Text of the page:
SYDNEY – Australian authorities urged nearly a quarter of a million people to evacuate their homes on Friday as soaring temperatures and erratic winds were expected to fan deadly bushfires across the east coast.
Twenty-seven people have been killed and thousands have been made homeless as the monster fires scorched through more than 10.3 million hectares (25.5 million acres) of land, an area the size of South Korea.
As temperatures begun to rise, authorities in Victoria state pleaded with people to move to safer areas.
“We sent out an emergency alert, so text messaging to 240,000 people, basically across the east of the state. If you can get out, you should get out, you shouldn’t be in the remote and forested parts of our State,” Andrew Crisp, emergency management commissioner for the state of Victoria, told the Australian Broadcasting Corporation.
Temperatures are expected to shoot well above 40 degrees Celsius (104 degrees Fahrenheit) in several parts of Australia on Friday, threatening to inflame a bushfire season that has already destroyed nearly 2,000 homes.
More than 150 fires remain alight across the country, and authorities fear a southerly shift in winds due later in the day will fan the flames and change the direction of many fires.
The winds themselves are strong enough to be classed as “damaging” and are expected to sweep across the cities of Sydney, Melbourne and Adelaide.
Parts of Kangaroo Island, a wildlife-rich tourist spot off the southeastern coast, were again evacuated and a town cut off as fire closed the only road. A third of the heavily forested island has already been turned to ash.
Australia’s wildfires have dwarfed other catastrophic blazes around the world. Combining 2019 fires in California, Brazil and Indonesia still amount to less than half the burned area in Australia.
Ecologists at the University of Sydney have estimated 1 billion animals have been killed or injured in the bushfires.
Australia’s government has maintained there is no direct link between climate change and the devastating bushfires.
“We don’t want job destroying, economy destroying, economy wrecking targets and goals which won’t change the fact that there are bushfires or anything like that in Australia,” Australian Prime Minister Scott Morrison told 2GB Radio on Friday.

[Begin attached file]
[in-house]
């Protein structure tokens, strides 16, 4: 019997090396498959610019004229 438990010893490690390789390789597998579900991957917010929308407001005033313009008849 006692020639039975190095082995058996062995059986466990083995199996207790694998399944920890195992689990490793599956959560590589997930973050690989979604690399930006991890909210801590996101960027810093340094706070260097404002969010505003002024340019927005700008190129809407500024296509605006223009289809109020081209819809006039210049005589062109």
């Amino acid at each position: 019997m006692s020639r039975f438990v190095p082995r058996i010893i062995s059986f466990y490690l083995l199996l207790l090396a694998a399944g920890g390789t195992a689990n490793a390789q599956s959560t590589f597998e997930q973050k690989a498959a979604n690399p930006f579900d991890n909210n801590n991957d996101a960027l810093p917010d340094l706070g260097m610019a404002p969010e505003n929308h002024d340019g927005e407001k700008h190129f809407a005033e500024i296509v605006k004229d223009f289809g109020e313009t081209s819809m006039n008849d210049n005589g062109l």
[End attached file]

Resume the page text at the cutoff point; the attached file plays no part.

Following are some highlights of what is happening in the bushfire crisis:
— There are 46 fires ablaze across New South Wales, with around 18 uncontained.
— All other fires were at the “advice” level, the lowest alert rating.
— Victoria state had 43 fires, two of which are so severe that evacuation orders have been issued. Two more fires are at emergency levels.
— In South Australia state, nine fires are ablaze, one of which is at a emergency level.
— Climate protests were planned for Melbourne on Friday targeting Prime Minister Morrison, who has been slammed for his handling of the bushfires and his government’s position on climate change.
— Authorities have warned that the huge fires, spurred by high temperatures, wind and a three-year drought, will persist until there is substantial rainfall. The weather agency said there was no sign of that for months.
— Moody’s Analytics said the cost of the fires could easily surpass that of deadly 2009 Black Saturday fires that destroyed 450,000 hectares (1.1 million acres)of land, which cost an estimated 4.4 billion Australian dollars.
— Morrison has pledged A$2 billion ($1.4 billion) to a newly created National Bushfire Recovery Agency.
— About 100 firefighters from the United States and Canada are helping with another 140 expected in coming weeks.
— The fires have emitted 400 megatons of carbon dioxide and produced harmful pollutants, the European Union’s Copernicus monitoring program said.
— Smoke has drifted across the Pacific, affecting cities in South America, and may have reached the Antarctic, the U.N. World Meteorological Organization said.
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